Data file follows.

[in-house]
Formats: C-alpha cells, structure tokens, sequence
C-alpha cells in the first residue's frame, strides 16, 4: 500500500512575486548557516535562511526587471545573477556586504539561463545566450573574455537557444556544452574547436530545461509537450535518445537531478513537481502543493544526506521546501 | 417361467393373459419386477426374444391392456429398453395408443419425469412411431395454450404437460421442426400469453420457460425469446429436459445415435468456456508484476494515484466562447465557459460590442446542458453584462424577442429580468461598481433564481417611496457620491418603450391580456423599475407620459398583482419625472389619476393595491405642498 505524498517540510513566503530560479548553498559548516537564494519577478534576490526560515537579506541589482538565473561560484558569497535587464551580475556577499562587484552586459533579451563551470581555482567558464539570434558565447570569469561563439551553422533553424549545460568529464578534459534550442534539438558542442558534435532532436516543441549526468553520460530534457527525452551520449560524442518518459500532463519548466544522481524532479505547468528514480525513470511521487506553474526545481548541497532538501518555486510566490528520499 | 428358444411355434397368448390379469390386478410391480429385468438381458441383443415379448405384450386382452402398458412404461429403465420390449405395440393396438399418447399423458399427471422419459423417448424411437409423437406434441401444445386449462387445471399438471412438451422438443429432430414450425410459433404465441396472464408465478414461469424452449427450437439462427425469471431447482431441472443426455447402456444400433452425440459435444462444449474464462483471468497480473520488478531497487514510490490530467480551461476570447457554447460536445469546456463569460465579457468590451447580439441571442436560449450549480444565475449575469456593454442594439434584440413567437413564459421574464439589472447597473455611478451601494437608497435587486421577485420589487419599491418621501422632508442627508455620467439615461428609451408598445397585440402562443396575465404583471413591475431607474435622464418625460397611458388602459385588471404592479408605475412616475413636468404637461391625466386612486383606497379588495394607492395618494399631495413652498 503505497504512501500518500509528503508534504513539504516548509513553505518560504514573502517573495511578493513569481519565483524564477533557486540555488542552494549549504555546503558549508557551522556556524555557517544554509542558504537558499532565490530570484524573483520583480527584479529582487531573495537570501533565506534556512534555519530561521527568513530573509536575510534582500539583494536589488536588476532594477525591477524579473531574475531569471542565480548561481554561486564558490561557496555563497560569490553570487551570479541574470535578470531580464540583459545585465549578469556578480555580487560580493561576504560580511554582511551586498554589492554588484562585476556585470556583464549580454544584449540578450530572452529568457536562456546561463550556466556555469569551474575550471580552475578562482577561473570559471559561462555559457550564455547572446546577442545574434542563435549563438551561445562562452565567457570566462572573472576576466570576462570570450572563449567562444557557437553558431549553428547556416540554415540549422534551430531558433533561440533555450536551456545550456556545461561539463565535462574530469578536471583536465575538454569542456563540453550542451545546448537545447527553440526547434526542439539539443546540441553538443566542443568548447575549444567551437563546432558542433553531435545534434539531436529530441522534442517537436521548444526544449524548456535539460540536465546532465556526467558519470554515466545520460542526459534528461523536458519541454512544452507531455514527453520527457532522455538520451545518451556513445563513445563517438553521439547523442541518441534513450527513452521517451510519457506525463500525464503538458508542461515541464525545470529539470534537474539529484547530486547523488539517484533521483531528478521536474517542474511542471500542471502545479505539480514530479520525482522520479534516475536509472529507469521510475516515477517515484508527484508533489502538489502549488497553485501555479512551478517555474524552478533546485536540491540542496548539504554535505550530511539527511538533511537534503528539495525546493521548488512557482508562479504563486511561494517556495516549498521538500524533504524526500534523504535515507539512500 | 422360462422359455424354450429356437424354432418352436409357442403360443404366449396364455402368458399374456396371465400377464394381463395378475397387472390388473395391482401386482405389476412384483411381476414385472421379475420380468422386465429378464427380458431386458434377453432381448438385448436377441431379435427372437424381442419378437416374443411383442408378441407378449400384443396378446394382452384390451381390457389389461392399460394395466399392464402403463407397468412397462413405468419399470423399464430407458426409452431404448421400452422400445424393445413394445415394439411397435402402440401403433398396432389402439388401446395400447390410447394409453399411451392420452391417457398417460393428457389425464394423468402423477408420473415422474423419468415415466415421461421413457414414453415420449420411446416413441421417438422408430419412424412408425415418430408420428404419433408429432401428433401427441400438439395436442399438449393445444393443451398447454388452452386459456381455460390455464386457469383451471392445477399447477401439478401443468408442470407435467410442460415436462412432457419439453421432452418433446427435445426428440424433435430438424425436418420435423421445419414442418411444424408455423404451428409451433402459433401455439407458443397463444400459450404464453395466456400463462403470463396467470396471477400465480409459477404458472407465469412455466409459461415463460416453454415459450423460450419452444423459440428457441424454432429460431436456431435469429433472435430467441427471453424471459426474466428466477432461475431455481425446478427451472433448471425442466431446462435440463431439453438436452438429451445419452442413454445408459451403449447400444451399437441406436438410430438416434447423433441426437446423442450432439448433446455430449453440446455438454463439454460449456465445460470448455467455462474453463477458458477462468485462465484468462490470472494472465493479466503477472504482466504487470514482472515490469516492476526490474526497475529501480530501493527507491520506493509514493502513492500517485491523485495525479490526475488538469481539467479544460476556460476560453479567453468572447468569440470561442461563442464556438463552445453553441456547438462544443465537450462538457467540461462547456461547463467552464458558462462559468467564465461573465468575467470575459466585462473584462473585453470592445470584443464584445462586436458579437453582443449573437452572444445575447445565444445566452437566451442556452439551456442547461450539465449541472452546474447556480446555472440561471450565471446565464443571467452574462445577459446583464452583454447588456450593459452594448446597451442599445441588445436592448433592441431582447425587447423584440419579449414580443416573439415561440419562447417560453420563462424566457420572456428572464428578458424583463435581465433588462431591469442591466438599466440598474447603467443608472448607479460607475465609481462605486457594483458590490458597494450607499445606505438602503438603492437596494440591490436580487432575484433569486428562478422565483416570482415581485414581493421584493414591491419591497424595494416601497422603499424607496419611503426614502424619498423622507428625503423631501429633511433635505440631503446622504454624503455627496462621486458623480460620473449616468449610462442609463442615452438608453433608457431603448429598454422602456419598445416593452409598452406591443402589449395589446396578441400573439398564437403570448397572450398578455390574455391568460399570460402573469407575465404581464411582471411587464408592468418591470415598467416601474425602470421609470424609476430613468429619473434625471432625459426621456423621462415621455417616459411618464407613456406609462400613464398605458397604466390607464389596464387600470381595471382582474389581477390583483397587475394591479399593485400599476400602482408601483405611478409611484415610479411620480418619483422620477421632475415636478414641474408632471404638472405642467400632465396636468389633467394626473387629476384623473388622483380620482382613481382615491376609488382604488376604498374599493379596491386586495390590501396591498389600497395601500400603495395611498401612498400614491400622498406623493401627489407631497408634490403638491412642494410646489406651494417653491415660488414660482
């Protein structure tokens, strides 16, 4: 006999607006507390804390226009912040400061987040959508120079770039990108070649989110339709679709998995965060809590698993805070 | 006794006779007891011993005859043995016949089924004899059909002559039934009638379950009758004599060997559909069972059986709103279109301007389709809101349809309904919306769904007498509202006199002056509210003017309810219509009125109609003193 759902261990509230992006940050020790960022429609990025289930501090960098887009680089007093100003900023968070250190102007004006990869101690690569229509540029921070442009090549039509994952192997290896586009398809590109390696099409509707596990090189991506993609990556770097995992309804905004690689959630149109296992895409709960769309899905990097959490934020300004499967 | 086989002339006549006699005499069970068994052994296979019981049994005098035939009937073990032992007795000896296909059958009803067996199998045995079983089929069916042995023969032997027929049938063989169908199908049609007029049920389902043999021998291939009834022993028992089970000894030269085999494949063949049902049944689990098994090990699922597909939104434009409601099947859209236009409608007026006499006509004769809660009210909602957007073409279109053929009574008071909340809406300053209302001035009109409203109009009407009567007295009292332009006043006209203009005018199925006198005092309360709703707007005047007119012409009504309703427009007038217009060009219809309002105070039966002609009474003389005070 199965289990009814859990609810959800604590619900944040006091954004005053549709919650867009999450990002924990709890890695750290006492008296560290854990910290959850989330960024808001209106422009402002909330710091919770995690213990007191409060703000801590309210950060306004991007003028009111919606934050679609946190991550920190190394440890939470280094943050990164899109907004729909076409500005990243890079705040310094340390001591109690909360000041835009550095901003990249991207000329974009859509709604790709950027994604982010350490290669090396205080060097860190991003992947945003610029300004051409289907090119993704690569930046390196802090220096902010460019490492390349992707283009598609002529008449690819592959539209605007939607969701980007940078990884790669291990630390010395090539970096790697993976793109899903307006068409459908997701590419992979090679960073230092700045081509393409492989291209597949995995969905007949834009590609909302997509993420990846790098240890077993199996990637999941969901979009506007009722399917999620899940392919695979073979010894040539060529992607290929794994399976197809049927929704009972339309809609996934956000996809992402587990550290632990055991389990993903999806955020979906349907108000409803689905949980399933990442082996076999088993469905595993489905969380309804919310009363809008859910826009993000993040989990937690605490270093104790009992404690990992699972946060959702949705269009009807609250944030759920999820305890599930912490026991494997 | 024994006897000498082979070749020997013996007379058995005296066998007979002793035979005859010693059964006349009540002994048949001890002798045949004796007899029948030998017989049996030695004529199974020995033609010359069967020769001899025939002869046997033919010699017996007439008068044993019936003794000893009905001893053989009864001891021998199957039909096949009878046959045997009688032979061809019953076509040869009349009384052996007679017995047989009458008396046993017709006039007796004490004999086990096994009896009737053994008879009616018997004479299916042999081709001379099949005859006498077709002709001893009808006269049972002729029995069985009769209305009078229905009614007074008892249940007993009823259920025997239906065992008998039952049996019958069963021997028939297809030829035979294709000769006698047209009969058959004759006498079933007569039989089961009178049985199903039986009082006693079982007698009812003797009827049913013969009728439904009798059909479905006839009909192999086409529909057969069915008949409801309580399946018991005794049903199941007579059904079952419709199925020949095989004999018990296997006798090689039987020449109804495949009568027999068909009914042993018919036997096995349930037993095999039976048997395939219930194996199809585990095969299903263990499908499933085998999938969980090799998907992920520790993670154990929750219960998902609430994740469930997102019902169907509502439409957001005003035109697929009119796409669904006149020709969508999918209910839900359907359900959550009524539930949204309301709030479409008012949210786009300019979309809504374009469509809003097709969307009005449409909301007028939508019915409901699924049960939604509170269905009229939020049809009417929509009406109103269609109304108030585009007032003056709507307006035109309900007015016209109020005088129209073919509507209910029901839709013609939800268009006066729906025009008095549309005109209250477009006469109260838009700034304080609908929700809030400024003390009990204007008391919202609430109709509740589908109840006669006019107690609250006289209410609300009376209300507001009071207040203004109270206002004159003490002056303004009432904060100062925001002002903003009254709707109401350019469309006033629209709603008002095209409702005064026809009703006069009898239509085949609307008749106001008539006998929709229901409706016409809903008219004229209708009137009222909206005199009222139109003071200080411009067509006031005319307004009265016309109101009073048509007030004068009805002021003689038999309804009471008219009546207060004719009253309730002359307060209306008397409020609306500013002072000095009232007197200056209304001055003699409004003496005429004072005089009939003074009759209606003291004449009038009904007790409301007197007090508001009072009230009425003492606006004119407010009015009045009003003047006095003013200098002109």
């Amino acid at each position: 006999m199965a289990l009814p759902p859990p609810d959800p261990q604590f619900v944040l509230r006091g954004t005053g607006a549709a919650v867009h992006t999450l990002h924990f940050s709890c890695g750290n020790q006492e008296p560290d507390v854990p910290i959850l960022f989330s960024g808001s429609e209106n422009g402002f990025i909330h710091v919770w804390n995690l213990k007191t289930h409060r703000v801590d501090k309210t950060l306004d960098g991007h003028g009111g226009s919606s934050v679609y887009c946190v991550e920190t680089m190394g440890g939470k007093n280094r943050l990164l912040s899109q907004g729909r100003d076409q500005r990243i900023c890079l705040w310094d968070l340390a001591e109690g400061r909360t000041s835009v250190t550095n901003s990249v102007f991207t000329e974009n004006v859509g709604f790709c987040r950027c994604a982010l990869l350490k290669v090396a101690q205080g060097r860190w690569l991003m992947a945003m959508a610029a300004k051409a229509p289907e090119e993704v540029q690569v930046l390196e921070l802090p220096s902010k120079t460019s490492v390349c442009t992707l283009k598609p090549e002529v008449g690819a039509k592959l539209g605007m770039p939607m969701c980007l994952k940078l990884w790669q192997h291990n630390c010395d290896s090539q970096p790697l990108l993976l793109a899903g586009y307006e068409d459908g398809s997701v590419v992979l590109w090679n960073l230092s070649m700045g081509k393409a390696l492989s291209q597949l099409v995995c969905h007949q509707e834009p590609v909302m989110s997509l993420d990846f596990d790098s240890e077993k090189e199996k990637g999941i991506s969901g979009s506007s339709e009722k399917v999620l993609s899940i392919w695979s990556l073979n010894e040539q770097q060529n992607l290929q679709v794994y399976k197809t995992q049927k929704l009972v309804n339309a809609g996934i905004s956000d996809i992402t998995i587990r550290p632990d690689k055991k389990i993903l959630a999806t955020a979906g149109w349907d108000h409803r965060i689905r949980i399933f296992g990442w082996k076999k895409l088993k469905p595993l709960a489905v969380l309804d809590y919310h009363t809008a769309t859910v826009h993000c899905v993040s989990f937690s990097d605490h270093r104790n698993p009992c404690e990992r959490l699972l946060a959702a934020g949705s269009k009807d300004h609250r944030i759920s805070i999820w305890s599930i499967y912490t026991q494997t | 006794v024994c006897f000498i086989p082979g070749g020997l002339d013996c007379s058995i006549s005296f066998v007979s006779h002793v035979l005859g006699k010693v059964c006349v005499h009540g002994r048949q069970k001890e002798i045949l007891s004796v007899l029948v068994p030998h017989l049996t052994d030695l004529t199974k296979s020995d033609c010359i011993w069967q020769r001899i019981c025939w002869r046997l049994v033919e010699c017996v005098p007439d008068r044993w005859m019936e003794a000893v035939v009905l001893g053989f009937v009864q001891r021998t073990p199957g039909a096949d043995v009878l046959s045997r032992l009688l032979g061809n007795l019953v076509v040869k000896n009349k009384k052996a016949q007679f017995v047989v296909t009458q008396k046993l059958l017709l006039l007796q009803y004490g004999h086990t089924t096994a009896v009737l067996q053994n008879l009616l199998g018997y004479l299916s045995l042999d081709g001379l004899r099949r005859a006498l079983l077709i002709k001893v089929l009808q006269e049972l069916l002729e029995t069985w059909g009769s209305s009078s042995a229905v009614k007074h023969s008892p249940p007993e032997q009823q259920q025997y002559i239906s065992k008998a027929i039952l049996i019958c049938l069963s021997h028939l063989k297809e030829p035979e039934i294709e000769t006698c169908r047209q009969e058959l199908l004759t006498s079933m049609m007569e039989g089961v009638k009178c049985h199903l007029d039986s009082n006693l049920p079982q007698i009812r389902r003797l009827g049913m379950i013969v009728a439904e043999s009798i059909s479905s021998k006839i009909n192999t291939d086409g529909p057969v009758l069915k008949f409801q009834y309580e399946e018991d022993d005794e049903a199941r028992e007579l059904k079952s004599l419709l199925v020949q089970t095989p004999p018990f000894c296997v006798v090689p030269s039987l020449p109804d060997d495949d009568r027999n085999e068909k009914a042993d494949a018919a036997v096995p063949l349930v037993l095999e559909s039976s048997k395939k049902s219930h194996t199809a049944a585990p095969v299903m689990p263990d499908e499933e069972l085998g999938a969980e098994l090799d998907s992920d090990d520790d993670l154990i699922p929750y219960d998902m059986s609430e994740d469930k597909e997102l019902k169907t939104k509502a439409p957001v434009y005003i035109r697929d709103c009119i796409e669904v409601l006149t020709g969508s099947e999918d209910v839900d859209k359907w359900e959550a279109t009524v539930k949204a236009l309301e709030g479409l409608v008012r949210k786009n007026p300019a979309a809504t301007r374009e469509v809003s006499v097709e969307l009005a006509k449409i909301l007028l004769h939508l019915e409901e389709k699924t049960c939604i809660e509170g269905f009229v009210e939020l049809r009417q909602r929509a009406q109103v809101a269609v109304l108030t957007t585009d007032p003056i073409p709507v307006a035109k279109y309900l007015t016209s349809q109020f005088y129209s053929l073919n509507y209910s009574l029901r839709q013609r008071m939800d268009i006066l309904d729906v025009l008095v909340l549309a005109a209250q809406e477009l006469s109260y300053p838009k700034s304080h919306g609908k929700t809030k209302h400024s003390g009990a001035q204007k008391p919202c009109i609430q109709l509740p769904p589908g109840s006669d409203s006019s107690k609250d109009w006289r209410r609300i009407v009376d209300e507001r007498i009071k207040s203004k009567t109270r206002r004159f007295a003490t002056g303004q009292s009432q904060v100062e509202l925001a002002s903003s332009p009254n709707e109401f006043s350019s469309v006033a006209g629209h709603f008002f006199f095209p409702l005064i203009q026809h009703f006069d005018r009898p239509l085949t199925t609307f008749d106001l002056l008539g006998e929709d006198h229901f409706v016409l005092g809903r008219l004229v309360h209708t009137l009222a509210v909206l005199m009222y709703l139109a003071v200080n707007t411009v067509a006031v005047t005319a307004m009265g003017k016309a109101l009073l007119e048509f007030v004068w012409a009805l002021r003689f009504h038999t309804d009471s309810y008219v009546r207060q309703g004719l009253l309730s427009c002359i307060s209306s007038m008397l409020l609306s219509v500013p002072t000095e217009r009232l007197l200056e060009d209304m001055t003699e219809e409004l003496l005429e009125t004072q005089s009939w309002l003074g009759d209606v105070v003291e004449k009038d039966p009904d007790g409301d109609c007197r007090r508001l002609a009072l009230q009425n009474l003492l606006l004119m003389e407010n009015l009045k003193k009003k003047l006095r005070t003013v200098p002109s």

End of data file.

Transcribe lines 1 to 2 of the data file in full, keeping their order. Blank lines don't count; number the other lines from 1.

[in-house]
Formats: C-alpha cells, structure tokens, sequence